It seemed more like the man was talking to his hands than talking to me, I had to strain to listen to hear him against the dull roar of the reporters asking questions and taking comments from my father.
"I even went to his house, but there's nothing there. His new family hasn't moved in with him yet, and it's empty when he isn't home…"
This caught my attention. He knew where my father lived?
"Where?" I demanded, grabbing his jacket. I immediately thought better of it however… it felt as greasy as it looked.
The man, shocked by my unprecedented outburst, mumbled an address even more indistinct than his stalkerish-mumblings. I scrawled it down hastily before taking off, away from the crowd.
Thoughts ran through my head, a jumbled mess. My father was running for presidency. He lived in the neighbor-hood. He was getting re-married—was he even divorced? I suppose he was now, since my mother was dead.
Grabbing a taxi was easy enough, as several were waiting amongst the reporting vans. Passing on the address, I sunk back into the seedy cushions of the car, suddenly feeling extremely exhausted. All the knowledge I had gained today- everything I had been through, it was overwhelming.
Paying the cabbie and climbing out, I took a long look at my father's house. It was ordinary. White-washed wooden door and garage. Tasteful garden. Small porch, with two chairs and a small table off to one side. It looked like it lacked a woman's touch. Apparently, however, that was about to change. My father lived in a two story house, which looked to be able to fit our old one in its front yard. He was getting remarried to another woman… did he know that my mother was dead? Did he know what happened to me? Did he care?
No, I suppose he didn't. Not if he hadn't done anything yet.
Glancing around the neighbor-hood, I wasn't overly surprised to see some construction down the street. They'd probably be a good place to hang… though it might get to be a problem when the workers started, well… working. On closer examination, the street seemed pretty quiet. Most of the houses all had lights on, some on upper floors, some on lower floors. All of the houses that had lights in them had cars in the driveway.
Looking around, I noticed that aside from my father's house, which had neither cars nor lights, the house across the street, and down the road had neither. My best bet, it seemed, would be to stake out his house until I had his schedule down pat. Then, maybe, I could figure out the best way to approach him.
Walking carefully up to the house across the street, I took it in carefully. Two floors- and what looked like a walk-out basement. There was a big sycamore tree outside the front of the house by a small balcony at the corner, and its branches stretched from the front of the house, curling around the side where a spattering of windows decorated the otherwise-bland house side.
Perfect for climbing, I grinned, despite my new goal of B&E.
Grappling my way up that tree was no easy feat- certainly not with a guitar and a backpack on my back. By the time I had reached the top of the balcony, I had at least one rip on the inside of my fatigues, and bruises from gripping the bark. To top it off, the sliding glass door was LOCKED.
"Breaking and entering certainly isn't as easy as it looks, now is it?" I grumbled, shifting off the balcony and back out onto the tree. Staring rather helplessly at the bark, I floundered for a new plan.
Glancing around, A fluttering curtain caught my attention. Looking around, I was surprised to see a window on the side of the house hanging open, modest white curtain corners fluttering gently in the darkening evening. There!
If I had thought inching my way towards the balcony was hard, it was even harder to make it to that window. The branches were getting thinner by the minute- but they were supported by the side of the house, which they rested heavily against.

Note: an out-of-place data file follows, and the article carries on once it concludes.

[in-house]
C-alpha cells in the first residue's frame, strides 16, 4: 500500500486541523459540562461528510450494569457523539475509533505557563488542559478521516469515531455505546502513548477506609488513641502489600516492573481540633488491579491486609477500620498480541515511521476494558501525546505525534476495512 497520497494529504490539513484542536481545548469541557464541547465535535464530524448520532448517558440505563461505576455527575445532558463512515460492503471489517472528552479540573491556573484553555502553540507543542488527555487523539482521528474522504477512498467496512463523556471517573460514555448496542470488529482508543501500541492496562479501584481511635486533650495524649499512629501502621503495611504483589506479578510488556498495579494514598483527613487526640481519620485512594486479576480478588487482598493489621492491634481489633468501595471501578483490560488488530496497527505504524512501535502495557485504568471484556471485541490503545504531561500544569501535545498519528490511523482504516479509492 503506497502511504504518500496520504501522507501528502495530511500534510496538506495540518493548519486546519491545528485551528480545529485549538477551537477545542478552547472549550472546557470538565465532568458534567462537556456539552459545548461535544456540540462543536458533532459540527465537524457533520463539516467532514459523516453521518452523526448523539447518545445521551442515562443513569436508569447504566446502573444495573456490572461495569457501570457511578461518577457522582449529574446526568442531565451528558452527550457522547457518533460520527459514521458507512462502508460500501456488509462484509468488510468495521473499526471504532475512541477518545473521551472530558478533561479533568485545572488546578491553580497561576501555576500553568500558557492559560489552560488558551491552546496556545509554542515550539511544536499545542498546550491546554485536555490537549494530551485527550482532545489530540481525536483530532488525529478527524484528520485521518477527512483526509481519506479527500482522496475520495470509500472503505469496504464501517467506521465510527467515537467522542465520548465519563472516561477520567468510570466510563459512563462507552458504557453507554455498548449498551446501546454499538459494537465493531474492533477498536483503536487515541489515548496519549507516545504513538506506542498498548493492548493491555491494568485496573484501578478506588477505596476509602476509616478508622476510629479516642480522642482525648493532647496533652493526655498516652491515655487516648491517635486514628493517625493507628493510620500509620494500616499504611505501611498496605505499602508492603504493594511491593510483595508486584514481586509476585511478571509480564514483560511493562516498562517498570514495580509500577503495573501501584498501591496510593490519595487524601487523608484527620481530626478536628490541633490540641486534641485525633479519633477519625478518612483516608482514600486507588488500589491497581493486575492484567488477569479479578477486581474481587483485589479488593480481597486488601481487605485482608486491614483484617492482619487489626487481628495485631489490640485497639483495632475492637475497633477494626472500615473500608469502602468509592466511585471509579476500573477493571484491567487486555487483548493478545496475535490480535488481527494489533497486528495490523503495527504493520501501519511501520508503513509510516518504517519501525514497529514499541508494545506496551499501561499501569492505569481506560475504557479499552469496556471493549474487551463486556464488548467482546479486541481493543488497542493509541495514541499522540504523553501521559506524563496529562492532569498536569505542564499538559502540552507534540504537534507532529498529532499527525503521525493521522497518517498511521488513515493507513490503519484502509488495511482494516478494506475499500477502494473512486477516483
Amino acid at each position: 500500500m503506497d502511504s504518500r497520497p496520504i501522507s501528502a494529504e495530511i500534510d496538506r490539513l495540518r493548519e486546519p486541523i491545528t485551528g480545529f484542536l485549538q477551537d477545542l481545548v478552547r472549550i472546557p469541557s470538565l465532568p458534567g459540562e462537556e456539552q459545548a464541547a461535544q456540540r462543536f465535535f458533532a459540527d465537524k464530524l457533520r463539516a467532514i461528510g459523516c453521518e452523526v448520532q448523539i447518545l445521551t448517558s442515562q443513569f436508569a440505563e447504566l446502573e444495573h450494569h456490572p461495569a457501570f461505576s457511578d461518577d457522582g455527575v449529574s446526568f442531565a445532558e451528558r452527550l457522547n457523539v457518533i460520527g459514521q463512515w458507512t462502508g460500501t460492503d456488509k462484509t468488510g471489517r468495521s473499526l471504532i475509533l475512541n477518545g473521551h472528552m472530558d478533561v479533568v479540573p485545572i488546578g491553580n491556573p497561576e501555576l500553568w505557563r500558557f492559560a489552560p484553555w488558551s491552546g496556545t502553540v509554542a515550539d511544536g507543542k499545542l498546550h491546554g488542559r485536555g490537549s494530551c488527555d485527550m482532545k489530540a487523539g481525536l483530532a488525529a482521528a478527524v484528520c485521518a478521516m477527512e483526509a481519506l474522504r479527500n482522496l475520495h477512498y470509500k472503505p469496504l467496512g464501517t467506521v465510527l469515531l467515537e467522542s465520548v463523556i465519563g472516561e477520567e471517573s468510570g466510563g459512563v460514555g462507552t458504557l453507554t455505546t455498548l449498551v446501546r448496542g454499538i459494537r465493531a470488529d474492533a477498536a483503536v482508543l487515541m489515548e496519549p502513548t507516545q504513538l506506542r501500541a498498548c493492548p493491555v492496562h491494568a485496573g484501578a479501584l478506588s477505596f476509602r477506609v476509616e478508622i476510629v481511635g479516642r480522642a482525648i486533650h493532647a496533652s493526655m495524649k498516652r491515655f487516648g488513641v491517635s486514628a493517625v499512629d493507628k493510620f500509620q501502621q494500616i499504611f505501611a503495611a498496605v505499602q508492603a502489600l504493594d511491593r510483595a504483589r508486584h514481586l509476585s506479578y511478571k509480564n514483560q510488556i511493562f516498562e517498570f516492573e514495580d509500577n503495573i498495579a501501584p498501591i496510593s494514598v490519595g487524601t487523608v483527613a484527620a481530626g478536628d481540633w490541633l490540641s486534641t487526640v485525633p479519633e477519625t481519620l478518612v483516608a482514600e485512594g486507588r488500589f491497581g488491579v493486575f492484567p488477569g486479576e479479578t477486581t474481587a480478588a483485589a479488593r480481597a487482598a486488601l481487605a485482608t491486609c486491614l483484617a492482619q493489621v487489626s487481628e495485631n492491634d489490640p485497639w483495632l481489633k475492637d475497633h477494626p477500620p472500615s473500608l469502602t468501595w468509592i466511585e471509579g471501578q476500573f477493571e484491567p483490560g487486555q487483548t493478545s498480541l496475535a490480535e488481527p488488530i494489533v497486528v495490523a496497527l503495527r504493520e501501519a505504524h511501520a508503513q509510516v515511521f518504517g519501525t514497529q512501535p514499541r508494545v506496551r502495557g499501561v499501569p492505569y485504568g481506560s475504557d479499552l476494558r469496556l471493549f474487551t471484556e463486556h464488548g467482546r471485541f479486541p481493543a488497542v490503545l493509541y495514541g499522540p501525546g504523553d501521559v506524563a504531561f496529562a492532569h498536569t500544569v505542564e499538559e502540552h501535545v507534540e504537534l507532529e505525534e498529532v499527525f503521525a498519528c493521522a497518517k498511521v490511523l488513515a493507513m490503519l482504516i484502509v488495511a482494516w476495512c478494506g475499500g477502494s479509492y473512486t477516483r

Finally, I hooked one foot in the window, awkwardly tilting the guitar case to fall through the window before me. It thumped on something hollow- I prayed I hadn't broken anything. There certainly wouldn't be any way to replace it. Inching my way through the small window was problematic, seeing as how with the added width of my backpack, I almost got my boobs caught on the window latch- a painful experience, let me tell you. Heaving my upper-torso through the window had to be the most exertion I'd suffered in a while, and I had to momentarily rest haphazardly balanced on the window frame with my feet hanging out of the window.
The second attempt went much smoother than the first, with just my legs to squeeze through the window. However, I hit my head on the tiled ground, and landed on my back, the apples digging into my spine.
It appeared that I'd landed in a bathroom, and gently scooping up my father's old guitar, I tiptoed into the house. I listened for any alarm, but luckily enough, there didn't seem to be one. It didn't make sense that if the people living here were away for an extended period of time they'd carelessly leave the window open- it seemed more likely that they weren't far away from home at all.
Deciding it best not to search the house for other life forms, I left the bathroom quietly, surprised to walk into a bedroom, and not a hallway. It was sparingly decorated- there was a snowboarding poster, and a couple of football posters- a team flag, proclaiming "Go Sharks!" and some band posters that I didn't recognize.
The bathroom was in a corner, and the adjacent corner held another door, presumably to the hallway. Along that same wall was a closet, with a hamper of dirty clothes. The next wall held a desk, cluttered with books, papers, and a computer and monitor. In the corner opposite where I stood was a TV, connected to some speakers, a sound system, and a game system. There was a curtained window on the next wall, that looked out into the backyard. Finally, on the last wall was a modest queen-sized bed- one of the biggest I had ever seen. It looked so… comfy. Despite myself, I yawned. It had been a long, traumatic day…
Dumping my stuff down beside the bed and kicking off my shoes, I flopped down onto the comforter. A masculine scent wafted through my nose, tickling it. It wasn't a bad smell… definitely a boy's room.
Grinning into his pillow (whoever he was) I yawned again, rolling onto my stomach and closing my weary eyes. Maybe tomorrow I'd go inspect my father's house.
A/N: Annnd, the second chapter!! Jamie, our lovely heroine, will be introduced to another key character next chapter. Stay tuned!! Again, please be sure to point out anything that I've missed in hasty editing. Constructive words are always appreciated! Also, a big thanks to those that reviewed to the last chapter. THANKS! (That's as big as it gets, I'm afraid.)